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06-16-20 | Association News

Destiny Thomas Discusses Racism in Streetscape Design/Take Our Survey

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Questions of inequality have arisen in transportation planning according to an article shared by ALSA.

On June 9, ASLA released the latest version of their bi-weekly newsletter, The Landscape Report. The first article listed in the email was titled, "'Safe Streets' Are Not Safe for Black Lives" which was introduced by the association saying, "A transportation planner warns that building pedestrian-friendly streets without diverse public input may be putting black communities at risk." Earlier on June 1, Wendy Miller, ASLA president, made a statement on protests happening across the country. This statement was instantly met with negative feedback due to its ambiguity, prompting them to compose another, less neutral response. Likely feeling a desire to participate in the conversation, they then shared the aforementioned article - https://www.bloomberg.com/news/articles/2020-06-08/-safe-streets-are-not-safe-for-black-lives

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The article asserts that there is a lack of communication in poorer communities as it pertains to city planning. The author, Destiny Thomas, poses the idea that there are racial issues impacting transportation planning. She says, "If we want to see streets filled with joy and true low-stress access to quality of life, we have to be willing to disrupt what has been the default mode in urban planning - one that centers whiteness and silences Black and Brown people and low-income communities." Her article concludes with a list of ideas that would "lean into the notion of a future where Black life is possible." This list included the divestment from police agencies, more significant funding in public transportation for low-income areas, the designing of low-stress street networks, and other similar concepts. Thomas was contacted, but she was not immediately available to provide further insight.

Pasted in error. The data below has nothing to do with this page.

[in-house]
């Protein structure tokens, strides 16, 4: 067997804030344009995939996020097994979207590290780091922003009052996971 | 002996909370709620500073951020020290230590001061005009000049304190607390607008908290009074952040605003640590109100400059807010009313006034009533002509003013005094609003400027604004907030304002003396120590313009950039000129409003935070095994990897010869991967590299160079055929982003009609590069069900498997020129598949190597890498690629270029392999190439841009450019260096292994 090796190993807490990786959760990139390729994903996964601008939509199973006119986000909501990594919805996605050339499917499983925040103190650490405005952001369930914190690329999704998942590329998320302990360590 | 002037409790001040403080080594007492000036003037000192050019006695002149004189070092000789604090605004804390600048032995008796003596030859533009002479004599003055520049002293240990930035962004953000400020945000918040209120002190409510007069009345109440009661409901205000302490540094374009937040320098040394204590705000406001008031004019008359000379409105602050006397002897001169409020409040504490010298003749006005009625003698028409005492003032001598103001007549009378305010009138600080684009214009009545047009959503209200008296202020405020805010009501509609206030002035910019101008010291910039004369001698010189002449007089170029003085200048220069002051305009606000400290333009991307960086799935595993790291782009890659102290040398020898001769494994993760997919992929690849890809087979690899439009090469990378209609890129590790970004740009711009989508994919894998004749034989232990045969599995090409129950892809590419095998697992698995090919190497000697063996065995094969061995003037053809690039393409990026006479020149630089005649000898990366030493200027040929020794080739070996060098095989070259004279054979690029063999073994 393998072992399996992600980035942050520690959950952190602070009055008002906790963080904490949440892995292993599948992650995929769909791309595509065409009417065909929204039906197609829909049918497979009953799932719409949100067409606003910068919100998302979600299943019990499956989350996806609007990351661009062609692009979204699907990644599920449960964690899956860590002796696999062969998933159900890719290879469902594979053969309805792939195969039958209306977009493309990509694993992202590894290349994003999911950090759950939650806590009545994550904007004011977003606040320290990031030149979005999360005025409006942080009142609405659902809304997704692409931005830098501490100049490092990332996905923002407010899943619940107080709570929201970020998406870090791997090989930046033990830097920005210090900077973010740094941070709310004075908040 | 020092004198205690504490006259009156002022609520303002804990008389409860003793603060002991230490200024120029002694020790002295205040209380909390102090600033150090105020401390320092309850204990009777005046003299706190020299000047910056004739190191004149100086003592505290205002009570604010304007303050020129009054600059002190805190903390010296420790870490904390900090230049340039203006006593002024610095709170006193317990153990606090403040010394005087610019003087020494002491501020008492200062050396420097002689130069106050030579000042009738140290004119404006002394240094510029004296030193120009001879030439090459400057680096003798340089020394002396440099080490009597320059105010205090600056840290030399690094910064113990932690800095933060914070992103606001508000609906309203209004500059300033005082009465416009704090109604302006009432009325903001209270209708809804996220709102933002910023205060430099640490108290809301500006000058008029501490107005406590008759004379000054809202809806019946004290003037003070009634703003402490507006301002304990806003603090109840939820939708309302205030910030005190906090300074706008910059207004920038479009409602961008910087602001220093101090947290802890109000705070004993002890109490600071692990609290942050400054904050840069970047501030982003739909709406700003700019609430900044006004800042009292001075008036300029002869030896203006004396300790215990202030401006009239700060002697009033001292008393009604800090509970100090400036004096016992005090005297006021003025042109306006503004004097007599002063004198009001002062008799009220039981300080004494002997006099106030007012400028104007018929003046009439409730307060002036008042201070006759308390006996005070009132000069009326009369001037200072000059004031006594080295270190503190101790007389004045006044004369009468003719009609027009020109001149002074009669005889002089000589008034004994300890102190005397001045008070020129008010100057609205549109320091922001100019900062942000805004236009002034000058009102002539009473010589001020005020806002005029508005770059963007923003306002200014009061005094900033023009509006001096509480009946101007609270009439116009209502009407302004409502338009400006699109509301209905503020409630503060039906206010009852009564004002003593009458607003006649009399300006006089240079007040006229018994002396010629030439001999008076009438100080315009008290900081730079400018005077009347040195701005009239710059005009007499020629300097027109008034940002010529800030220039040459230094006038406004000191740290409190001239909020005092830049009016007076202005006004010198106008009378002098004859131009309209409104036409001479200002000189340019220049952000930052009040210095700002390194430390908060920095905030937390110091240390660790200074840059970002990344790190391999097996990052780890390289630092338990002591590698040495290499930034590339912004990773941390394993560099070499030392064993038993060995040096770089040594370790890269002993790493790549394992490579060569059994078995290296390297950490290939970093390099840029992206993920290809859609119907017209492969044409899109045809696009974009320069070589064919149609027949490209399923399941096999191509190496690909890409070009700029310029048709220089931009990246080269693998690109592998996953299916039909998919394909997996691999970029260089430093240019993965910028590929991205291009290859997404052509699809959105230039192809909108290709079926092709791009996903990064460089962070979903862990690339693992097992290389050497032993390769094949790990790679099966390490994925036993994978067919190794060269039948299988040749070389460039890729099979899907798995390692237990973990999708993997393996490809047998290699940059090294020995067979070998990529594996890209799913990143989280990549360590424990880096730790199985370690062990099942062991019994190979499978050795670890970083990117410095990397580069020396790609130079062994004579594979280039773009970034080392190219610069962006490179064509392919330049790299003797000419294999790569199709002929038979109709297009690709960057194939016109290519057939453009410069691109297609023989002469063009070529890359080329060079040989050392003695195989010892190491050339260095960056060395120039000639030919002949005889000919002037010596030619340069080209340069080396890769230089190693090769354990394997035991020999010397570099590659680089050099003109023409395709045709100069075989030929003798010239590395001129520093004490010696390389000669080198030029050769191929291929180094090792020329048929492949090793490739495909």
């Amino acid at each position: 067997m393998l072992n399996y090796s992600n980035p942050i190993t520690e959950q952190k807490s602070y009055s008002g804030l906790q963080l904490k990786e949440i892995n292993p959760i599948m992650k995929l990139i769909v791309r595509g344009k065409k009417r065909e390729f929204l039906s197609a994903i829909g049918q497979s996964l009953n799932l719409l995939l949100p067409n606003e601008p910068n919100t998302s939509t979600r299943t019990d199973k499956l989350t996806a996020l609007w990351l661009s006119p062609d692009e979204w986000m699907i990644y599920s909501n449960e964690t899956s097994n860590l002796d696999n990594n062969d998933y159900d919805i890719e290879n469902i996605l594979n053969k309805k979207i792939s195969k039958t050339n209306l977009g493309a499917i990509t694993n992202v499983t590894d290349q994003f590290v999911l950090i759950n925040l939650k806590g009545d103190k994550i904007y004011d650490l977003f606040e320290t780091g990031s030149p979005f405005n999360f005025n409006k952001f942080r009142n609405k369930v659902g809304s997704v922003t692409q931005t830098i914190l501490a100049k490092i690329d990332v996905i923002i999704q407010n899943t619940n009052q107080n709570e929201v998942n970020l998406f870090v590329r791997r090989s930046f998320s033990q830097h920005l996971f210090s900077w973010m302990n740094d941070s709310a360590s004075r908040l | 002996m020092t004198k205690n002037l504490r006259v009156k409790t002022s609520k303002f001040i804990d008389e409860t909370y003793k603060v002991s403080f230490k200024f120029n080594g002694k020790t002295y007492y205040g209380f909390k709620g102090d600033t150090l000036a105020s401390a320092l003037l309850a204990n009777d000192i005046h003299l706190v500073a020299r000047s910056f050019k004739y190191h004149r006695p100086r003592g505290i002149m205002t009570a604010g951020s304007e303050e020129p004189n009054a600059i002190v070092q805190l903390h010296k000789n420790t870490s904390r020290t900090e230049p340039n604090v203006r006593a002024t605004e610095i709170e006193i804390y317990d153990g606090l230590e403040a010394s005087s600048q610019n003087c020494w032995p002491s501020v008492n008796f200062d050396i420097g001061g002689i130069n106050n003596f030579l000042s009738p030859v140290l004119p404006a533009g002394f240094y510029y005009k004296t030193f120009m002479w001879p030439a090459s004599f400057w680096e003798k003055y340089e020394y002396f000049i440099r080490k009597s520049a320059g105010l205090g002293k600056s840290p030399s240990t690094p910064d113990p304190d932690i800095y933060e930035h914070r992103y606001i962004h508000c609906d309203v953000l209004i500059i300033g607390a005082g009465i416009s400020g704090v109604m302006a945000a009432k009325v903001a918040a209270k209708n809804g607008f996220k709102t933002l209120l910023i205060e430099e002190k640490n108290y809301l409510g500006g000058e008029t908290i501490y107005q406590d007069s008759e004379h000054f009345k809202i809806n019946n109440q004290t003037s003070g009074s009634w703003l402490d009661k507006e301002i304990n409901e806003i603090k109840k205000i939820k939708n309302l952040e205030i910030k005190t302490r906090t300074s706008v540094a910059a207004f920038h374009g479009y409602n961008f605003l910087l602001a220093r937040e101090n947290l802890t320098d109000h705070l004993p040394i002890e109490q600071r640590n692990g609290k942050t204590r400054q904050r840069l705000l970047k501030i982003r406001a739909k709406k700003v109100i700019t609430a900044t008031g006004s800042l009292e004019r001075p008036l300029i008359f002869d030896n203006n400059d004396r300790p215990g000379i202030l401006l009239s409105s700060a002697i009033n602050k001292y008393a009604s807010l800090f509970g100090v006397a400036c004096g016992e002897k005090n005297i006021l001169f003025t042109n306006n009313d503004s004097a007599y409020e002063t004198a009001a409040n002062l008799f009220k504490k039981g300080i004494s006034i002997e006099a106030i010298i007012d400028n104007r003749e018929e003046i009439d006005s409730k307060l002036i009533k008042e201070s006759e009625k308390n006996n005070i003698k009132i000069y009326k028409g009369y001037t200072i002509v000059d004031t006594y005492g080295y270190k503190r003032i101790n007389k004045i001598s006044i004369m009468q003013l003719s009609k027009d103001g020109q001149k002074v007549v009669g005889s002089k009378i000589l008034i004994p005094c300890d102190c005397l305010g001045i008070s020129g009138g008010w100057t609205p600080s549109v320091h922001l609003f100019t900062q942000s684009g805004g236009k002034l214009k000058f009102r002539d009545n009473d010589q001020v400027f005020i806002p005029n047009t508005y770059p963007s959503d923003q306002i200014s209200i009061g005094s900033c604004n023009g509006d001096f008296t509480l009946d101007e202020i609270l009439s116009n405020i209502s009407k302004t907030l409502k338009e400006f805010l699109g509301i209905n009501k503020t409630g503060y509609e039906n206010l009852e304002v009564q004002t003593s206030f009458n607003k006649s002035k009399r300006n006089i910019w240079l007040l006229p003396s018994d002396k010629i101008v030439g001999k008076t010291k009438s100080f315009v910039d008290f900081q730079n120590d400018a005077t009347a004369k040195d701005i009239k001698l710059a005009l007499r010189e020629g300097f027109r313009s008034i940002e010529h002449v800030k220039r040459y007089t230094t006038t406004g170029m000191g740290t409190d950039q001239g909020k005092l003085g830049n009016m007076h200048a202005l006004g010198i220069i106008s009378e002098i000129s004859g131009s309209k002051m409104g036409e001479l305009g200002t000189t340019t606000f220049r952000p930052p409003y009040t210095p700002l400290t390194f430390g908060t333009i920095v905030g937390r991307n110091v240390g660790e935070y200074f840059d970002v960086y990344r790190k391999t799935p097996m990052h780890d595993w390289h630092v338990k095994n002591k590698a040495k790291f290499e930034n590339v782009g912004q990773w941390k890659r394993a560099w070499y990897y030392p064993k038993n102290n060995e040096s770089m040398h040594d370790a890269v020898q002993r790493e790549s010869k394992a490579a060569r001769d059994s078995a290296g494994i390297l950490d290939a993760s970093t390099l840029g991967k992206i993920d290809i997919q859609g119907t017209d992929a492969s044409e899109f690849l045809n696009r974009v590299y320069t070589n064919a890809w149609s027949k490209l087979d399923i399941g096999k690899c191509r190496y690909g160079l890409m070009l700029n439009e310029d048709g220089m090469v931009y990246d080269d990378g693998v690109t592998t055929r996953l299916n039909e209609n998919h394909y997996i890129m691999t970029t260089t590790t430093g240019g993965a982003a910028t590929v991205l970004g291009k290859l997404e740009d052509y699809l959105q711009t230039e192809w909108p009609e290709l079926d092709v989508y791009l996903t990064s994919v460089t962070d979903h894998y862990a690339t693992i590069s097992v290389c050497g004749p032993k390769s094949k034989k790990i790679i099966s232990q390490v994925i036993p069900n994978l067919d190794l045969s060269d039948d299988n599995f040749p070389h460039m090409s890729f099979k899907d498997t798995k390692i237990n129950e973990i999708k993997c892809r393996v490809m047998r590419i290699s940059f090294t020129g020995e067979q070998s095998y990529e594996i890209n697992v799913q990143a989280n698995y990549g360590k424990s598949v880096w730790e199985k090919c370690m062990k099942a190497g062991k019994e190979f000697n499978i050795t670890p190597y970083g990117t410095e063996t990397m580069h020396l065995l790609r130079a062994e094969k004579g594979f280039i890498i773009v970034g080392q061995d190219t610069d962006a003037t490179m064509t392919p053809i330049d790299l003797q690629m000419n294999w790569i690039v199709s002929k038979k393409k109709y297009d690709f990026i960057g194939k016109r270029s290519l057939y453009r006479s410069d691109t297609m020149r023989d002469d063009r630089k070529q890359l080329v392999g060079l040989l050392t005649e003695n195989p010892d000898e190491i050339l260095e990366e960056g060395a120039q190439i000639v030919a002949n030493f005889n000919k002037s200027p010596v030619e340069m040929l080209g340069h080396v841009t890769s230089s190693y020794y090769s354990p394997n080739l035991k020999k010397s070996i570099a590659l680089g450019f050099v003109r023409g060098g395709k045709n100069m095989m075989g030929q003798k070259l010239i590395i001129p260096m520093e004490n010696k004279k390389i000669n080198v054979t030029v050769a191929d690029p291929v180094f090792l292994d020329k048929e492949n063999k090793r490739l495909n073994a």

It should be understood that these conversations must start with the collection and examination of all facts, evidence, and available statistics with the intention of prioritizing law and order. Strong claims require strong evidence to support them. The stronger the claim, the more potent the evidence is required to be. To put forth the idea that there is racism in transportation planning is a very bold claim, but Thomas does not appear to sufficiently support that idea with facts.

We encourage our readers to examine Thomas's article thoroughly, formulate well-educated opinions, and share those opinions in the survey below:

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https://landscapearchitect.com/lime2/index.php/145573?lang=en

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